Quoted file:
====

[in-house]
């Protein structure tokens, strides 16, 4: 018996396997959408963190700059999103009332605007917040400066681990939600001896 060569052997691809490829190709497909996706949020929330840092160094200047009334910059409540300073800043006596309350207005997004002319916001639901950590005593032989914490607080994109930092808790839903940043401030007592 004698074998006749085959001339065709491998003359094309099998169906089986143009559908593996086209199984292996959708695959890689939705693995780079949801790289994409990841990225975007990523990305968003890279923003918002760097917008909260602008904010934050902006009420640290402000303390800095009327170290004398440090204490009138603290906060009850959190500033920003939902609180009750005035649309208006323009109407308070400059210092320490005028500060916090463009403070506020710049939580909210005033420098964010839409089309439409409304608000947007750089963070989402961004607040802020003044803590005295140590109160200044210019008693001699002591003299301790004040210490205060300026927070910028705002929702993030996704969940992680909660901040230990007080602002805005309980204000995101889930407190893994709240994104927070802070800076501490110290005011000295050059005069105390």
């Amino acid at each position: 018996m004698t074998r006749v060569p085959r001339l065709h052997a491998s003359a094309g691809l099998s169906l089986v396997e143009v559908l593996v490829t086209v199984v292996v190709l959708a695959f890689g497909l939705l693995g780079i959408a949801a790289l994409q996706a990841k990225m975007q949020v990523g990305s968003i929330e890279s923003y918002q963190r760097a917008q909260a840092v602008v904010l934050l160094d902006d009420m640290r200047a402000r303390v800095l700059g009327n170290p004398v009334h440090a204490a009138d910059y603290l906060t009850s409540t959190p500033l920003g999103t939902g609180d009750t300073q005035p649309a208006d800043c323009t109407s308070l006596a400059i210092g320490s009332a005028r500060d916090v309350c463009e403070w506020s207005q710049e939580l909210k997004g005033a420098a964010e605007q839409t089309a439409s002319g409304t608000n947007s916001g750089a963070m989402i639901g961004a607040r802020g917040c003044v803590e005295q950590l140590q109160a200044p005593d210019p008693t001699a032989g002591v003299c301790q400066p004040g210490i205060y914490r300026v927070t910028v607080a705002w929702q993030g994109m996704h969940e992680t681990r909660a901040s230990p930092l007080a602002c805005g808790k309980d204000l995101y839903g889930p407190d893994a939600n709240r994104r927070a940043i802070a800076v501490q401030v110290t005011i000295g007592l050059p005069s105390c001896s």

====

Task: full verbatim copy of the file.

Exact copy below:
[in-house]
């Protein structure tokens, strides 16, 4: 018996396997959408963190700059999103009332605007917040400066681990939600001896 060569052997691809490829190709497909996706949020929330840092160094200047009334910059409540300073800043006596309350207005997004002319916001639901950590005593032989914490607080994109930092808790839903940043401030007592 004698074998006749085959001339065709491998003359094309099998169906089986143009559908593996086209199984292996959708695959890689939705693995780079949801790289994409990841990225975007990523990305968003890279923003918002760097917008909260602008904010934050902006009420640290402000303390800095009327170290004398440090204490009138603290906060009850959190500033920003939902609180009750005035649309208006323009109407308070400059210092320490005028500060916090463009403070506020710049939580909210005033420098964010839409089309439409409304608000947007750089963070989402961004607040802020003044803590005295140590109160200044210019008693001699002591003299301790004040210490205060300026927070910028705002929702993030996704969940992680909660901040230990007080602002805005309980204000995101889930407190893994709240994104927070802070800076501490110290005011000295050059005069105390």
């Amino acid at each position: 018996m004698t074998r006749v060569p085959r001339l065709h052997a491998s003359a094309g691809l099998s169906l089986v396997e143009v559908l593996v490829t086209v199984v292996v190709l959708a695959f890689g497909l939705l693995g780079i959408a949801a790289l994409q996706a990841k990225m975007q949020v990523g990305s968003i929330e890279s923003y918002q963190r760097a917008q909260a840092v602008v904010l934050l160094d902006d009420m640290r200047a402000r303390v800095l700059g009327n170290p004398v009334h440090a204490a009138d910059y603290l906060t009850s409540t959190p500033l920003g999103t939902g609180d009750t300073q005035p649309a208006d800043c323009t109407s308070l006596a400059i210092g320490s009332a005028r500060d916090v309350c463009e403070w506020s207005q710049e939580l909210k997004g005033a420098a964010e605007q839409t089309a439409s002319g409304t608000n947007s916001g750089a963070m989402i639901g961004a607040r802020g917040c003044v803590e005295q950590l140590q109160a200044p005593d210019p008693t001699a032989g002591v003299c301790q400066p004040g210490i205060y914490r300026v927070t910028v607080a705002w929702q993030g994109m996704h969940e992680t681990r909660a901040s230990p930092l007080a602002c805005g808790k309980d204000l995101y839903g889930p407190d893994a939600n709240r994104r927070a940043i802070a800076v501490q401030v110290t005011i000295g007592l050059p005069s105390c001896s």